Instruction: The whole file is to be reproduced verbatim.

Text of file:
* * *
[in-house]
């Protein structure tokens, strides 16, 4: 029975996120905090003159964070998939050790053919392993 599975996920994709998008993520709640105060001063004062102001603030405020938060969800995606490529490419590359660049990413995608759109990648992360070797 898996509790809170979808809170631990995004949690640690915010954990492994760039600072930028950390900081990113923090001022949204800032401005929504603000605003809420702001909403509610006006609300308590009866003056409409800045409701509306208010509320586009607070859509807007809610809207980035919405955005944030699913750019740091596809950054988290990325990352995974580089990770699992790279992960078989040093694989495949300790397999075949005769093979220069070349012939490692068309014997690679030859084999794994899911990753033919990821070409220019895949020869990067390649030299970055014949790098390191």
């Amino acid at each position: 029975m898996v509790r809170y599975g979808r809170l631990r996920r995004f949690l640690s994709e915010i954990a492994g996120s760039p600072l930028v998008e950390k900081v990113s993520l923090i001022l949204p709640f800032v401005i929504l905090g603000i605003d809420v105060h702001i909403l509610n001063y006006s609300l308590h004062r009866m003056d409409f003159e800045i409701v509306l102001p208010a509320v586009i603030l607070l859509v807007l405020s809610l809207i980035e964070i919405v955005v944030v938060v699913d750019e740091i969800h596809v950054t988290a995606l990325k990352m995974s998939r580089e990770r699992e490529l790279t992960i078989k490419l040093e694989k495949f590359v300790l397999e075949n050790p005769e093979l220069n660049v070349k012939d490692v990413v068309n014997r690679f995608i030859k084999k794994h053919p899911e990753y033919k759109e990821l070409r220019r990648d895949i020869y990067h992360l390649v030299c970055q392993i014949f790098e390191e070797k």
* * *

[in-house]
């Protein structure tokens, strides 16, 4: 029975996120905090003159964070998939050790053919392993 599975996920994709998008993520709640105060001063004062102001603030405020938060969800995606490529490419590359660049990413995608759109990648992360070797 898996509790809170979808809170631990995004949690640690915010954990492994760039600072930028950390900081990113923090001022949204800032401005929504603000605003809420702001909403509610006006609300308590009866003056409409800045409701509306208010509320586009607070859509807007809610809207980035919405955005944030699913750019740091596809950054988290990325990352995974580089990770699992790279992960078989040093694989495949300790397999075949005769093979220069070349012939490692068309014997690679030859084999794994899911990753033919990821070409220019895949020869990067390649030299970055014949790098390191």
């Amino acid at each position: 029975m898996v509790r809170y599975g979808r809170l631990r996920r995004f949690l640690s994709e915010i954990a492994g996120s760039p600072l930028v998008e950390k900081v990113s993520l923090i001022l949204p709640f800032v401005i929504l905090g603000i605003d809420v105060h702001i909403l509610n001063y006006s609300l308590h004062r009866m003056d409409f003159e800045i409701v509306l102001p208010a509320v586009i603030l607070l859509v807007l405020s809610l809207i980035e964070i919405v955005v944030v938060v699913d750019e740091i969800h596809v950054t988290a995606l990325k990352m995974s998939r580089e990770r699992e490529l790279t992960i078989k490419l040093e694989k495949f590359v300790l397999e075949n050790p005769e093979l220069n660049v070349k012939d490692v990413v068309n014997r690679f995608i030859k084999k794994h053919p899911e990753y033919k759109e990821l070409r220019r990648d895949i020869y990067h992360l390649v030299c970055q392993i014949f790098e390191e070797k």